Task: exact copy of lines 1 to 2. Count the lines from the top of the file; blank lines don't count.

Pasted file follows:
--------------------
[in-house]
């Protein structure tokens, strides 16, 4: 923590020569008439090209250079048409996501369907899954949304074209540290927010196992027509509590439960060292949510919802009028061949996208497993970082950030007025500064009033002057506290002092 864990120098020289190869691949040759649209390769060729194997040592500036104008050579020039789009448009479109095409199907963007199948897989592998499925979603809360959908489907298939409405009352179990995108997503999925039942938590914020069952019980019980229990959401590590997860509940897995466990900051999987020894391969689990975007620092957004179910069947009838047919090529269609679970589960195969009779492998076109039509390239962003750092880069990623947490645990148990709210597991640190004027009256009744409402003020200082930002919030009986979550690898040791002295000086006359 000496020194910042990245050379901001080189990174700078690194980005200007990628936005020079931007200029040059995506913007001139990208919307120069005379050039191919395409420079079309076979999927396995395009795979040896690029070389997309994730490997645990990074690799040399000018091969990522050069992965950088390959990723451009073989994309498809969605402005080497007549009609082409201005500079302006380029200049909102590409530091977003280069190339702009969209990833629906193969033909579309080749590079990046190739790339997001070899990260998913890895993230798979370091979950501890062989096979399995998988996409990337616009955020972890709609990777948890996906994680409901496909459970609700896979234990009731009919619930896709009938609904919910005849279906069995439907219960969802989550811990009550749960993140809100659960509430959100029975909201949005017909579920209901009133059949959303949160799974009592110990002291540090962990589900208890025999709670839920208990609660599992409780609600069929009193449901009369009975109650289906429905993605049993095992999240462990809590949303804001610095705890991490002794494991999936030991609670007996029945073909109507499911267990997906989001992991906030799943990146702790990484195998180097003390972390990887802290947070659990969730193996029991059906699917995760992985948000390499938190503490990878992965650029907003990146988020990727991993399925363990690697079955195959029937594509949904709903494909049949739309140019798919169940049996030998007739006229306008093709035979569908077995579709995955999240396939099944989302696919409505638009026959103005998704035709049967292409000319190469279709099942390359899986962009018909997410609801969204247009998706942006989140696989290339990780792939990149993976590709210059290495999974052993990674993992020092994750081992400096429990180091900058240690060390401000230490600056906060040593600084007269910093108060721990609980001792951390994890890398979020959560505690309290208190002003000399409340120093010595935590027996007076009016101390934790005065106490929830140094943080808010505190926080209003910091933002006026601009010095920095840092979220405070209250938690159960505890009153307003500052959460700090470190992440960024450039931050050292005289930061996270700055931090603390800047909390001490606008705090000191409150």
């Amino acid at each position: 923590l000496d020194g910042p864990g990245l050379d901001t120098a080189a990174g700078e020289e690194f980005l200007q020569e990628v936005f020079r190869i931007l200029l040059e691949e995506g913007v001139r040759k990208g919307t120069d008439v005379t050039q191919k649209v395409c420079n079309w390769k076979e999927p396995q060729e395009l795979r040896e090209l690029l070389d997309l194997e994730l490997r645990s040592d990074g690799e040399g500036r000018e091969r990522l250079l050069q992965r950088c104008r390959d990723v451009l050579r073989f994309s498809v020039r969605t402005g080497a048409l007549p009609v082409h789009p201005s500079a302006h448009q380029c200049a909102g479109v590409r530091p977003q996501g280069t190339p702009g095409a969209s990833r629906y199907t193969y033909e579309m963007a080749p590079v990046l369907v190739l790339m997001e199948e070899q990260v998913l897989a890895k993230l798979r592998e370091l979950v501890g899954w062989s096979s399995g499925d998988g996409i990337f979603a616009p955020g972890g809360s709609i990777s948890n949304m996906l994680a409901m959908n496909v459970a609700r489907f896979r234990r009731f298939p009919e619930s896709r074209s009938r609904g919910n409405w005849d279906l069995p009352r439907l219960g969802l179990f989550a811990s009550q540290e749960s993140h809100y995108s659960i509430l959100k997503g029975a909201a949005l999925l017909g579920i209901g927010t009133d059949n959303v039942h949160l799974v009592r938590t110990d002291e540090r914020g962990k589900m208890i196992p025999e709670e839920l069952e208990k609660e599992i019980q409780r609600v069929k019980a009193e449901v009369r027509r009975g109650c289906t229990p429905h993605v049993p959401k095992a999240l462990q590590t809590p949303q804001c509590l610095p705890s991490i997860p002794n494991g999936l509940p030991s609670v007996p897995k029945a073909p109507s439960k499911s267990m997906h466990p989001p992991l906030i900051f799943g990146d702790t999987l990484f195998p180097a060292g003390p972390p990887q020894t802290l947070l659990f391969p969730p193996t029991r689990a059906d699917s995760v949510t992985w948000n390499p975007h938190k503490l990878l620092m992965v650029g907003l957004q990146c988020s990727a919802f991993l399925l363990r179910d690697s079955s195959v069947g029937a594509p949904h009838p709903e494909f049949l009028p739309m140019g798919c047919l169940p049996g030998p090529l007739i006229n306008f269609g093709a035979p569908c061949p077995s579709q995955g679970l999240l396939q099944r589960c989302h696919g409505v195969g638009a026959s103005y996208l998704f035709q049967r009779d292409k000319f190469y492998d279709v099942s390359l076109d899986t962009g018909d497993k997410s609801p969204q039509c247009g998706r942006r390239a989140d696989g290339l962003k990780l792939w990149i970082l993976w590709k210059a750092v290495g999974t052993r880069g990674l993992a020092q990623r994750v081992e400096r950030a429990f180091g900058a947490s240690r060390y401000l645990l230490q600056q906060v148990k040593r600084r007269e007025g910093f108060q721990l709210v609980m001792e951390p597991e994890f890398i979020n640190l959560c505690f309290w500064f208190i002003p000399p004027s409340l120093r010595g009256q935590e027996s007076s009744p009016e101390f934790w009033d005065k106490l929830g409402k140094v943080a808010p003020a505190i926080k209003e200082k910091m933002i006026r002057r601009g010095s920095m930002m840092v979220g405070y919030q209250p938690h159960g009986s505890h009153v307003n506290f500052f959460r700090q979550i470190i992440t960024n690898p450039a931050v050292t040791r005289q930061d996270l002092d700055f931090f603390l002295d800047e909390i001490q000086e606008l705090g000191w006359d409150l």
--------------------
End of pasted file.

[in-house]
């Protein structure tokens, strides 16, 4: 923590020569008439090209250079048409996501369907899954949304074209540290927010196992027509509590439960060292949510919802009028061949996208497993970082950030007025500064009033002057506290002092 864990120098020289190869691949040759649209390769060729194997040592500036104008050579020039789009448009479109095409199907963007199948897989592998499925979603809360959908489907298939409405009352179990995108997503999925039942938590914020069952019980019980229990959401590590997860509940897995466990900051999987020894391969689990975007620092957004179910069947009838047919090529269609679970589960195969009779492998076109039509390239962003750092880069990623947490645990148990709210597991640190004027009256009744409402003020200082930002919030009986979550690898040791002295000086006359 000496020194910042990245050379901001080189990174700078690194980005200007990628936005020079931007200029040059995506913007001139990208919307120069005379050039191919395409420079079309076979999927396995395009795979040896690029070389997309994730490997645990990074690799040399000018091969990522050069992965950088390959990723451009073989994309498809969605402005080497007549009609082409201005500079302006380029200049909102590409530091977003280069190339702009969209990833629906193969033909579309080749590079990046190739790339997001070899990260998913890895993230798979370091979950501890062989096979399995998988996409990337616009955020972890709609990777948890996906994680409901496909459970609700896979234990009731009919619930896709009938609904919910005849279906069995439907219960969802989550811990009550749960993140809100659960509430959100029975909201949005017909579920209901009133059949959303949160799974009592110990002291540090962990589900208890025999709670839920208990609660599992409780609600069929009193449901009369009975109650289906429905993605049993095992999240462990809590949303804001610095705890991490002794494991999936030991609670007996029945073909109507499911267990997906989001992991906030799943990146702790990484195998180097003390972390990887802290947070659990969730193996029991059906699917995760992985948000390499938190503490990878992965650029907003990146988020990727991993399925363990690697079955195959029937594509949904709903494909049949739309140019798919169940049996030998007739006229306008093709035979569908077995579709995955999240396939099944989302696919409505638009026959103005998704035709049967292409000319190469279709099942390359899986962009018909997410609801969204247009998706942006989140696989290339990780792939990149993976590709210059290495999974052993990674993992020092994750081992400096429990180091900058240690060390401000230490600056906060040593600084007269910093108060721990609980001792951390994890890398979020959560505690309290208190002003000399409340120093010595935590027996007076009016101390934790005065106490929830140094943080808010505190926080209003910091933002006026601009010095920095840092979220405070209250938690159960505890009153307003500052959460700090470190992440960024450039931050050292005289930061996270700055931090603390800047909390001490606008705090000191409150």